The Importance of Self Reflection in Recovery


Recovery Is a Journey

It’s one thing to bring your substance use to an end. However, it’s another thing to completely change your life. There are many men and women who go through addiction treatment and who find the courage and the strength to end the drinking or drug use. Yet, for many people, recovery doesn’t end there. They often realize that their substance abuse was only a tip of the iceberg, a symptom of a larger problem.

With this recognition, they take the steps to fully change their life by taking responsibility for their actions, valuing their family relationships, ending their denial, and stepping more fully into their life. However, self-reflection is required in order to facilitate these sort of changes.

Healing From an Addiction

Self reflection might be defined as the act of looking inward. It is the experience of examining one’s thoughts, ideas, images, and beliefs in order to explore any harmful patterns. Typically, there are harmful thinking patterns and beliefs that contribute to the illness of addiction, which is why self-reflection can be useful when healing from addiction.

Another word to describe self-reflection is introspection, which not only implies a self-examination but a willingness to learn about oneself. It’s an openness to learn about how one might change in order to experience a healthier and happier lifestyle.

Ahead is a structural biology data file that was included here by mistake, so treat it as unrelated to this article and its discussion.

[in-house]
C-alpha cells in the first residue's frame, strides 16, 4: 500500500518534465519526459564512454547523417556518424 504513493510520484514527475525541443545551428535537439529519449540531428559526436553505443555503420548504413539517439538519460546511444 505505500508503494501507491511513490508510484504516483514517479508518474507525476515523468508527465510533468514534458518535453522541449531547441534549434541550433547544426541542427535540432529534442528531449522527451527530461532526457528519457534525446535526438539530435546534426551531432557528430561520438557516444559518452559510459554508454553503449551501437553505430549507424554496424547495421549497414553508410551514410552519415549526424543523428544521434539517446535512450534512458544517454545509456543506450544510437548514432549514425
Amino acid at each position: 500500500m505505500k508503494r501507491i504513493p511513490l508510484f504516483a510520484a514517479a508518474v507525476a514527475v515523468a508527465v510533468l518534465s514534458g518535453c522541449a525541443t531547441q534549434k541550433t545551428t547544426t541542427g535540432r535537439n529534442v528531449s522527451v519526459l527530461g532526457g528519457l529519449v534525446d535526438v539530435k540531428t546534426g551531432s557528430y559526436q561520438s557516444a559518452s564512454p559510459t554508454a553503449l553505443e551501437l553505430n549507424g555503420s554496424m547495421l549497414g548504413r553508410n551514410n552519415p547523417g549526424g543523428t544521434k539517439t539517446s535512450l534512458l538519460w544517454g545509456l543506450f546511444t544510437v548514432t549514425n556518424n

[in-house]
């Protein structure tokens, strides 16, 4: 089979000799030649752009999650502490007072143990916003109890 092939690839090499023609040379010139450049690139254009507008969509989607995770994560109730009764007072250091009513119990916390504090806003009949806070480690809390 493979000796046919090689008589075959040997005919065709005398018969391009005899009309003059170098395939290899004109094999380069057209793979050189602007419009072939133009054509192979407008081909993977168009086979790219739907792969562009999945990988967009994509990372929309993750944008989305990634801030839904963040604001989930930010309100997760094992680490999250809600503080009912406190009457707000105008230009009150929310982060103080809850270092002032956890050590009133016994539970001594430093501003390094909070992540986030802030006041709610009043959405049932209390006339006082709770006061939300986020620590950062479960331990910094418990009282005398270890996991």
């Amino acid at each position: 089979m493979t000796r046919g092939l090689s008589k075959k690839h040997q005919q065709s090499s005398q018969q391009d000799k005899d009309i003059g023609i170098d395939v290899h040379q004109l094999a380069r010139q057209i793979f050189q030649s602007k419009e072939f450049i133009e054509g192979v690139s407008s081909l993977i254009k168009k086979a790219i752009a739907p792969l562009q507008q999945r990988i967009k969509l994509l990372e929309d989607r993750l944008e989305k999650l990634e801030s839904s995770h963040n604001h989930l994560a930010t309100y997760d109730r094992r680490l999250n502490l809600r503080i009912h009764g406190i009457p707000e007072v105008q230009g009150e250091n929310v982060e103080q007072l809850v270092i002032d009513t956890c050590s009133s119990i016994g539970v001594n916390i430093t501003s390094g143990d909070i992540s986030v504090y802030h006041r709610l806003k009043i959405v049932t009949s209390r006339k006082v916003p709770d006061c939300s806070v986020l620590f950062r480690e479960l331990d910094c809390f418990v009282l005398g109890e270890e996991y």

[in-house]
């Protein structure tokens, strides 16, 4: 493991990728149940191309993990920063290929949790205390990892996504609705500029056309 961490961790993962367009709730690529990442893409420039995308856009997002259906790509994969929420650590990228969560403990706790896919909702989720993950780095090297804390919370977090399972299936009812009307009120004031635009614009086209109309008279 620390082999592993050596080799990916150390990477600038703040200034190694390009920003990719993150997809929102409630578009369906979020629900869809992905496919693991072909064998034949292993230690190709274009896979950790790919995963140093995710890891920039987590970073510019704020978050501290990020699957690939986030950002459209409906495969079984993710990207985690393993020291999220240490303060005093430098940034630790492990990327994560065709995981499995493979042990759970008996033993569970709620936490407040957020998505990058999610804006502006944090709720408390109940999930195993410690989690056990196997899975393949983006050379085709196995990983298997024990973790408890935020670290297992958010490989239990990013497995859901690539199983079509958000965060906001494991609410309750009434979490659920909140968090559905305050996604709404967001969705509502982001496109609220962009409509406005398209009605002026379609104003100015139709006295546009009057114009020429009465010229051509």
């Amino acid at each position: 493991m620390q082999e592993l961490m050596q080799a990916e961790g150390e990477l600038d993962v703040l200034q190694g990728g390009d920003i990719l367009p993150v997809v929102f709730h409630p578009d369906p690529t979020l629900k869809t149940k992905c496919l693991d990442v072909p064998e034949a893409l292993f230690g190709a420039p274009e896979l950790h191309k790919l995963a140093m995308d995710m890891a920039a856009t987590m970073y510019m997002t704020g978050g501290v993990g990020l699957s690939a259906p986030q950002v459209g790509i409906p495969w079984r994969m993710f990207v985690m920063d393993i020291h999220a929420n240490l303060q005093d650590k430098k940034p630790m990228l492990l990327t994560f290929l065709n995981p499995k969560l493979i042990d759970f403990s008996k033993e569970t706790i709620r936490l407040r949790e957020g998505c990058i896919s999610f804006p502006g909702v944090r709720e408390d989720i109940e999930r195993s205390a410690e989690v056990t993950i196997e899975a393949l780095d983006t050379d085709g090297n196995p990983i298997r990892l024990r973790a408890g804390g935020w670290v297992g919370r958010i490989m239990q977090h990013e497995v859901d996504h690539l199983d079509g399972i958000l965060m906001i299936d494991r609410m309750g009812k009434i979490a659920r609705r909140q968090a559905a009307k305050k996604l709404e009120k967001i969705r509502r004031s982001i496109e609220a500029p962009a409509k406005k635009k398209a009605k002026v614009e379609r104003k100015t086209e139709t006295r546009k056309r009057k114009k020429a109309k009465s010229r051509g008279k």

It’s important to remember that once a person has done some self-reflection and has arrived at some insights about themselves, those insights must be applied. For instance, let’s say you’ve been sober for a few months and in a support group you realize that the one thing that has been driving your substance abuse is anger. One way to apply that insight is take a deep breath every time you’re angry.

You might also learn new ways of expressing your anger in order to break the association between anger and substance use. Another step might be to take an anger management class so that you can learn a wide array of ways to manage anger effectively. You might also work with a therapist to address any unresolved issues that might have triggered your anger in the first place.

Once you have an insight about yourself from the self-reflection you’ve done, it’s important to take action on those insights.

Self Reflection Is Vital

  • It facilitates learning from mistakes.
  • A person can experience greater satisfaction in life by making better choices that are self-affirming.
  • A person can learn more about their strengths, especially those inner resources that might come in handy during challenging moments.
  • A person will likely develop better communication and relationship skills as a result of learning more about themselves.
  • A person can work to change unhealthy patterns once he or she uncovers them about themselves.
  • A person can better identify the triggers, cravings, and signs that lead to trouble – and make better choices.
  • A person will have a better idea about what they want out of life and how to get there.
  • A person might be able to access more meaning and purpose in life.

For all these reasons and more, self reflection will be necessary on the road to recovery.


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